More than a third of residents unsure who's responsible for patient education at discharge

In a multi-institutional survey of internal medicine residents, 35% were not sure who was primarily responsible for patient education at discharge, with the next most common responses being the intern, the resident, the nurse, and the attending.


Many residents didn't know who is primarily responsible for providing patient education at discharge, a survey study found.

Researchers emailed the survey to internal medicine residents at seven academic centers between March and May 2019 to assess who they perceive to be primarily responsible for discharge education, how these perceptions affect their own communication with patients, and how they envision improving multidisciplinary communication around discharges. The survey also asked how frequently they engaged in six discharge communication practices: explaining the purpose of medication changes, discussing red flags, explaining the purpose of follow-up appointments, outlining symptom expectations, discussing self-management of disease, and asking the patient to teach back the discharge plan. Results were published online Feb. 2 by the Journal of General Internal Medicine.

Of 966 residents invited to participate, 613 (63%) responded. The most common response (35%) was that residents were not sure who was primarily responsible for patient education at discharge, followed by the intern (27%), the resident (17%), the nurse (16%), and the attending (4%). About half (45%) pointed to the senior resident as best suited to be primarily responsible for discharge education. Of the discharge communication practices, 71% reported frequently addressing the purpose of medication changes, 69% said they discussed red flags, 52% reported explaining the purpose of follow-up appointments, 47% said they outlined symptom expectations, 39% said they discussed self-management of disease, and 17% said they ask patients to teach back the discharge plan. Compared to residents who were not sure who was responsible for discharge education, those who believed it was either the intern's or the resident's primary responsibility had 4.28 (95% CI, 2.51 to 7.30) and 3.01 (95% CI, 1.66 to 5.71) times the odds, respectively, of reporting frequent use of discharge communication practices.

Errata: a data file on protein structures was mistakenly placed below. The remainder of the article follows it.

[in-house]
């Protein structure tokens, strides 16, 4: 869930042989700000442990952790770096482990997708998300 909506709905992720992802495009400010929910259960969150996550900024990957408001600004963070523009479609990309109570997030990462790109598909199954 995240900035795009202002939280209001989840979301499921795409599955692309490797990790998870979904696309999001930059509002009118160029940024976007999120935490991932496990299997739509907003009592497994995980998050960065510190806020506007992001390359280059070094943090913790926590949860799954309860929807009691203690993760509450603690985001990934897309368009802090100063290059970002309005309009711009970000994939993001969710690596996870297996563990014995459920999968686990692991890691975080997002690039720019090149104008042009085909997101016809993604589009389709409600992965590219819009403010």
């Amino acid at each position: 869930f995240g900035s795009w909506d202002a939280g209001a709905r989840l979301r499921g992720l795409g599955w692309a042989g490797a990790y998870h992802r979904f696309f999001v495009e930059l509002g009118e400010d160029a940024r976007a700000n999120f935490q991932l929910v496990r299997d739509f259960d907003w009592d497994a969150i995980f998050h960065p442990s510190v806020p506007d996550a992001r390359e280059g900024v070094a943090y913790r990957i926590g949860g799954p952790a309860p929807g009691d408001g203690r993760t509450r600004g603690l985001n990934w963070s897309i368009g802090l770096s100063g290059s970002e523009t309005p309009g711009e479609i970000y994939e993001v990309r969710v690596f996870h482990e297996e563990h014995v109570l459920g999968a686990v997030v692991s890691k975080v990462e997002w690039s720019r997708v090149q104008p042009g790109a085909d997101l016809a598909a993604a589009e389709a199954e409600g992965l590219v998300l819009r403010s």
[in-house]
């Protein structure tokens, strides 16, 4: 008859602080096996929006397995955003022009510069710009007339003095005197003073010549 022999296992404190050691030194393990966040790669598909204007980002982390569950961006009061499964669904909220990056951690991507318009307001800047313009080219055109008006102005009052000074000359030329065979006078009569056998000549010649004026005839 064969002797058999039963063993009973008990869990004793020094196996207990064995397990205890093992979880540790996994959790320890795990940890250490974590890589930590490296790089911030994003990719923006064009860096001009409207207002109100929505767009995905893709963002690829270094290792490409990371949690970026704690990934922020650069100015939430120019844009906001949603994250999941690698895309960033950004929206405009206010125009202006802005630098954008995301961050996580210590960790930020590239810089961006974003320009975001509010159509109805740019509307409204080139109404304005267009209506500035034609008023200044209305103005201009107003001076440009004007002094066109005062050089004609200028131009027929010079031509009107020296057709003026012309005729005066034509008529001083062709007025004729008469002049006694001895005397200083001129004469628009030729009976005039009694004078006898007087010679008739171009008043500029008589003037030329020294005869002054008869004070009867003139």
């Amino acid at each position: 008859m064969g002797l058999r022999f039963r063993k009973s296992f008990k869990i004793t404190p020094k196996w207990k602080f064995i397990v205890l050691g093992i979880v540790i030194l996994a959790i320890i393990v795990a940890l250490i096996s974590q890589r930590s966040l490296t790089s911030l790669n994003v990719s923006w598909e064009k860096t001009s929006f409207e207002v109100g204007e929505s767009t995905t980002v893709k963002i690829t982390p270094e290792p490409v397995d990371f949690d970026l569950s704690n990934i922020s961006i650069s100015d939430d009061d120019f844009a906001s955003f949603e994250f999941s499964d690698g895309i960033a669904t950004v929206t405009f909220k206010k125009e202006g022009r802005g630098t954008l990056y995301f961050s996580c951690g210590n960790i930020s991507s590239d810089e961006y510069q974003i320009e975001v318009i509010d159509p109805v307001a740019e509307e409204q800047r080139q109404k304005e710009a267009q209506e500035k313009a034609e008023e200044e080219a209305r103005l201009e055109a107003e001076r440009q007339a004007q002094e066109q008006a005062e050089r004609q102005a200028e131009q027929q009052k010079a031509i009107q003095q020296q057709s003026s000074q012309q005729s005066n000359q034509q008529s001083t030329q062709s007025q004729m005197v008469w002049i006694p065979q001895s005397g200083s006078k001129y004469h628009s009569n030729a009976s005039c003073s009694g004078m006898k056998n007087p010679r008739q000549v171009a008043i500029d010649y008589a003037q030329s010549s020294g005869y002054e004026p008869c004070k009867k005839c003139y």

When invited to provide open-ended comments on improving multidisciplinary discharge communication, residents called for team members to clarify roles and responsibilities for communicating with patients, to set expectations for communication among team members, and to redefine the culture around discharges. With regard to this last point, residents suggested a need to change the environment that shapes the transition to outpatient care. As one resident wrote, “Unfortunately, multidisciplinary rounds have become quite stressful for residents. I believe this comes from such a push to get patients out earlier and earlier.”

Among other limitations, resident responses were self-reported and thus subject to social desirability bias, the study authors noted. They added that there was a lack of input from other interdisciplinary team members or patients involved in the discharge process.

“Developing proficiency in team collaboration to discharge patients effectively and safely is a critical skill in hospital medicine,” the authors concluded. “This study demonstrates that normative beliefs of discharge education responsibility may influence reported discharge communication practices.”